This life-saving legislation is supported by Congress, NHTSA, NTSB, highway safety organizations, and even portions of the alcohol industry. Even part of the current highway transportation law, MAP-21, offers incentive grants to states that require interlocks for all convicted offenders. Still, half of our states refrain from passing such laws. My state, Maryland, is one of those states.

Thankfully, New York Representative Nita Lowey, the ranking member of the House Appropriations Committee, introduced an interlock sanction bill. The bill would create a sanction and states which do not have an all offender interlock law would lose federal highway dollars. This is modeled after the national. 08 laws (which Ms. Lowey was a critical supporter) and the 21 minimum drinking age.

Sadly, it has been my experience over these past many years that federal sanctions are the only way some states will enact the most effective drunk driving legislation. Indeed, I remember very well our work urging states to ratify .08 BAC legal limit as the standard in every state. It was only after sanctions were imposed in the federal transportation law that remaining hold-out states lowered their legal limit to .08 BAC. Lowering the legal limit has saved thousands of lives since its inception. Today, it is again time for lawmakers in every state to do the right thing and enact the most effective measures in saving the most lives and preventing the most injuries from drunk driving.

I was so very touched when they asked me to name this law “Alisa's Law” because it occurred on her birthday! I am also moved because her dad, Joe, and I have taken her with us on this journey to affect change. Her closest friend once said that Alisa was so private and would no doubt be mortified that her picture was “everywhere” now. But I don’t think so. She was such a kind and compassionate person that I know this change would be as important to her as it is us.

As much as I am honored to have this legislation in Alisa’s name, I wish more than anything that there would have to be no Alisa’s Law, nor Leandra’s Law in New York, nor Emma’s Law in South Carolina, nor Melanie’s Law in Massachusetts – nor any law needed to stop this needless crime. I will do such a happy dance when we see the day that these laws are simply part of the history books. I know you will celebrate with me! 

Click here to email your lawmaker in support of Alisa’s Law.


Are We There Yet?
By | June 30, 2014 | Filed in: National President , Victim Services , Drunk Driving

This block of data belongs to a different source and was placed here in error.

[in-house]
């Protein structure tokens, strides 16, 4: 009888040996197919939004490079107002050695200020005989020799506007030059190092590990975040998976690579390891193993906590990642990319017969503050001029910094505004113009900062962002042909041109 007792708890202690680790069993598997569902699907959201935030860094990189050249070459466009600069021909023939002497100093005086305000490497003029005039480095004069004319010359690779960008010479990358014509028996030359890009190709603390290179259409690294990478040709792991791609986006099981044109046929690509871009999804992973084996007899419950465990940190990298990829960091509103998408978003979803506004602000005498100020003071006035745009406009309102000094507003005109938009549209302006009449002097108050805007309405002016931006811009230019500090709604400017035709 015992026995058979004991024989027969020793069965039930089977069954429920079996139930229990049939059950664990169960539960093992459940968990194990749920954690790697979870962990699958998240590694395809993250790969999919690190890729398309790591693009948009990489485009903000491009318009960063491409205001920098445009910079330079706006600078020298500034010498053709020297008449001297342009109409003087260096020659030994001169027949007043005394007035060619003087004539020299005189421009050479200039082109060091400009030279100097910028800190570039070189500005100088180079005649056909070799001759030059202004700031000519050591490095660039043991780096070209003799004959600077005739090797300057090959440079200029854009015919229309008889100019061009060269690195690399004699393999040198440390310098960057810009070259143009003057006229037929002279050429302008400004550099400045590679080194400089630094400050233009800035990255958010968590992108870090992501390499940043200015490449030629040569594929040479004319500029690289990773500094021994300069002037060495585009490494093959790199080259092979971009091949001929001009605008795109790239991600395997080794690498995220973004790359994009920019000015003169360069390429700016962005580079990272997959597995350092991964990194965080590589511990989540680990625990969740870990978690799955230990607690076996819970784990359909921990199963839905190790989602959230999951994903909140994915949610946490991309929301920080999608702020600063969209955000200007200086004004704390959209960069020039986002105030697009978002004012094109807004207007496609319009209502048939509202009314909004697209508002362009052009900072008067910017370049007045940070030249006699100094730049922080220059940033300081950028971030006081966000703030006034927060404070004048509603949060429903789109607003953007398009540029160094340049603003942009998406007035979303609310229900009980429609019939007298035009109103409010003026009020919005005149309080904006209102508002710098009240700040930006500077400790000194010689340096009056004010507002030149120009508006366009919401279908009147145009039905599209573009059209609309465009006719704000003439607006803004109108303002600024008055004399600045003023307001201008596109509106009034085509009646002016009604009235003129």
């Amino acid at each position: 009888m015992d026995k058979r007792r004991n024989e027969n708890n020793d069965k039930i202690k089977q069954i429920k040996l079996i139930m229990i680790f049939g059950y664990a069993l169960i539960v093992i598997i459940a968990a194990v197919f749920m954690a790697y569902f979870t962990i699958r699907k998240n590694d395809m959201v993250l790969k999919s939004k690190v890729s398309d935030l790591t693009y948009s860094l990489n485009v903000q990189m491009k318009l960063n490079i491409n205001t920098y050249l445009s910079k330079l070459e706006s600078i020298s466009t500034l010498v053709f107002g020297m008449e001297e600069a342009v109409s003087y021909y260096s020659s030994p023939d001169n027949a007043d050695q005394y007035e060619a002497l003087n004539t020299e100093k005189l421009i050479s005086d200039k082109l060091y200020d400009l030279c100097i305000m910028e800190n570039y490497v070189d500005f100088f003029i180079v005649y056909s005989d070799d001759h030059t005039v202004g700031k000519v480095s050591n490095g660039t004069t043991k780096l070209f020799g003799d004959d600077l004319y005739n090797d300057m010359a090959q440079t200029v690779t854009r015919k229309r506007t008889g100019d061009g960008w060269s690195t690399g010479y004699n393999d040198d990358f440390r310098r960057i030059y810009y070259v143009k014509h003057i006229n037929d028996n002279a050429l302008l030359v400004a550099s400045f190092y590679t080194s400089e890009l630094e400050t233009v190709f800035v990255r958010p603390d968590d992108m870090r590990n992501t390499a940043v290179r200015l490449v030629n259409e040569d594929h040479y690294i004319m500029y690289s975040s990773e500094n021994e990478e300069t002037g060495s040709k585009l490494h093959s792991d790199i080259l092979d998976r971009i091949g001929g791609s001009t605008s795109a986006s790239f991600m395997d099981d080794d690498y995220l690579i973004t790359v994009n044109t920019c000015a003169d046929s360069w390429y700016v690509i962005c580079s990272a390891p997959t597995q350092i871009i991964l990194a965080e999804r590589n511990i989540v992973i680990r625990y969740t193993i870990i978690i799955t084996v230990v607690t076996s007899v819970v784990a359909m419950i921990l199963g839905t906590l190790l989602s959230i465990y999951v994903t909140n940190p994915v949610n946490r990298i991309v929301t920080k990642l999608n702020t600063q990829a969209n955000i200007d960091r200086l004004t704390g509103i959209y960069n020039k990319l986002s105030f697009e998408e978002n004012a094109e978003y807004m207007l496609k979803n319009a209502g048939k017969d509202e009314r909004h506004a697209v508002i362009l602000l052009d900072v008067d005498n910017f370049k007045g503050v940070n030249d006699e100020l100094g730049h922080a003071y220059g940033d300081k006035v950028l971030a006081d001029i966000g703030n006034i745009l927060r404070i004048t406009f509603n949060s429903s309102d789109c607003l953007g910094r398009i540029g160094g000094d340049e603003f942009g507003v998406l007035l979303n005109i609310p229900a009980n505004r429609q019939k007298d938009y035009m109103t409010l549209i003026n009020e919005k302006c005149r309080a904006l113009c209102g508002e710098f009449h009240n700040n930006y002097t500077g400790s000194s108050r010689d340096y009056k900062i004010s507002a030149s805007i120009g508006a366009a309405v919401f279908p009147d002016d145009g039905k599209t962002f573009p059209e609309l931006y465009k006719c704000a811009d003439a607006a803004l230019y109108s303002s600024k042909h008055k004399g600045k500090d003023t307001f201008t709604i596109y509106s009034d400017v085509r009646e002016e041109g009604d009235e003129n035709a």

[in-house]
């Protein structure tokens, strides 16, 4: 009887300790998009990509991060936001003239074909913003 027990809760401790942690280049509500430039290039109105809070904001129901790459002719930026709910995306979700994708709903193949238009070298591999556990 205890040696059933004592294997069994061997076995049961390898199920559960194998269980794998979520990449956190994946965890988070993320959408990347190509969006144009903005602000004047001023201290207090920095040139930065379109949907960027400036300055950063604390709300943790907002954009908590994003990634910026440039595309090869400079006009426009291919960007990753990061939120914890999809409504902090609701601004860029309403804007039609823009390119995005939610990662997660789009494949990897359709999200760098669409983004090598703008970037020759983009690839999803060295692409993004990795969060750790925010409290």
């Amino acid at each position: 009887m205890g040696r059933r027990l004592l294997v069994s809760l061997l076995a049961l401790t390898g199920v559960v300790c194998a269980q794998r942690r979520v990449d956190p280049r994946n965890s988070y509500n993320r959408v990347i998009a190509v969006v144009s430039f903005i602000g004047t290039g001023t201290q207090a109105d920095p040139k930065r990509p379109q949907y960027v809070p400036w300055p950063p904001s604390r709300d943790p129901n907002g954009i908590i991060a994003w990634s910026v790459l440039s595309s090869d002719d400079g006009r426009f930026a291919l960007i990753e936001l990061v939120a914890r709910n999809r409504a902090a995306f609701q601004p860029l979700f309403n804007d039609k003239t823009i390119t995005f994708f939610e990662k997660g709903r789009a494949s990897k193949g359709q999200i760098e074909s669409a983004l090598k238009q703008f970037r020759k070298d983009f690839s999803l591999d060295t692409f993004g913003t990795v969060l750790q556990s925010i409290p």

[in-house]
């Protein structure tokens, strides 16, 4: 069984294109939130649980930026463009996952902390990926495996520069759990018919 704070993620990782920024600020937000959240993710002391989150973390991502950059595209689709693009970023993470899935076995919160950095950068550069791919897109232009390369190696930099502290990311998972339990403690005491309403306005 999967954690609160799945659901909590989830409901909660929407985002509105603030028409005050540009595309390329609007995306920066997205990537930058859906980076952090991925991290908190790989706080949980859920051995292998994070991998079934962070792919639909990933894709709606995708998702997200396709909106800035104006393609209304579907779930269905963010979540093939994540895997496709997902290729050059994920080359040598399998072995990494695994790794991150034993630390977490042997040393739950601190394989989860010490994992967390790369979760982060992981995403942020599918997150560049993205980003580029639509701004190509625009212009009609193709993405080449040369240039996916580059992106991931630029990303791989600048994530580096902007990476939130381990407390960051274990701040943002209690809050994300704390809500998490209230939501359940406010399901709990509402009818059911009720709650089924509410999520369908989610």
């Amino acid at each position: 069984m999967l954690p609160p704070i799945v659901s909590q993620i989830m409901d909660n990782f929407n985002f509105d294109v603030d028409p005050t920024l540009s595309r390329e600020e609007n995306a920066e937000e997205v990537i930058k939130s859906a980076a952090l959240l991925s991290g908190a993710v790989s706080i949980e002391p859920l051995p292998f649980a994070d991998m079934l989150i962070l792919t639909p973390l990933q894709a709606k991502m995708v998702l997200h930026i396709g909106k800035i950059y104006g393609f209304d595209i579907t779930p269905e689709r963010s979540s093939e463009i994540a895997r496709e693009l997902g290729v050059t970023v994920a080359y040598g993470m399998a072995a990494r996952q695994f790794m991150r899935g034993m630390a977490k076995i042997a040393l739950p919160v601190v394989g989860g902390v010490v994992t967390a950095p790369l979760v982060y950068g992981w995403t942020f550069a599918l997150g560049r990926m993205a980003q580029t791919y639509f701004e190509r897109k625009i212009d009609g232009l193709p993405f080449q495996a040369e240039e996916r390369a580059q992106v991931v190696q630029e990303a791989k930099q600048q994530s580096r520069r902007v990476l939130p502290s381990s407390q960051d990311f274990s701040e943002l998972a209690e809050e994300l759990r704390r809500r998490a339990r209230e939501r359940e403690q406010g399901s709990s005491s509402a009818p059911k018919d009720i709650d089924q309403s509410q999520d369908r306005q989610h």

Ah, summertime... vacations. I remember my parents would take the family on a vacation every summer. Each of those excursions included a long road trip. I remember as a child thinking the time in the car was endless. My sister and I would cry, “Are we there yet?” several times a day on those journeys.

I remember similar excursions with my children, including the same universal question from the backseat. On one trip to the North Carolina coast, our youngest would utter that question and our reply was “4, maybe 5 hours.” Following that trip it became our family joke – everything would take “4, maybe 5 hours.”  Our daughter, Alisa, would love to tease her little brother with that reply, much to his chagrin.  

Maybe two summers after Alisa was killed, Joe and I felt we needed to ‘get away’ for a while.  I just knew Hawaii would provide some calm, a temporary salve on my broken heart. Hawaii was as close to heaven in my book as one could be – perfect weather, spectacular scenery, and laid back people.

You can guess what I am going to say now. I did not escape my pain; it simply went with me. I honestly had anticipated a respite from my sorrow. I was shocked to learn that I couldn’t enjoy my time away like I had hoped. The anguish was just so raw and, of course, why would I think I could keep it back home while I took a vacation from it.  I cried out, “When will I get there?!”  

In time, as life moved forward, I learned that I did, too. I am not ‘over’ my daughter’s death, but I have moved forward into a new life, with this loss part of my reality. Am I happy again? Yes. Do I miss her? Yes, every moment of my existence.

As summertime brings opportunities of relaxation, of family gatherings, and time for vacations, those of you in the early years of your grief may wonder, “Are we there yet?” I want you to know there can be light at the end of the tunnel. Your ‘there’ will be different than what you knew, but you will know when you arrive. Your new ‘there’ will bring light and smiles once again – it will just be a different ‘there’.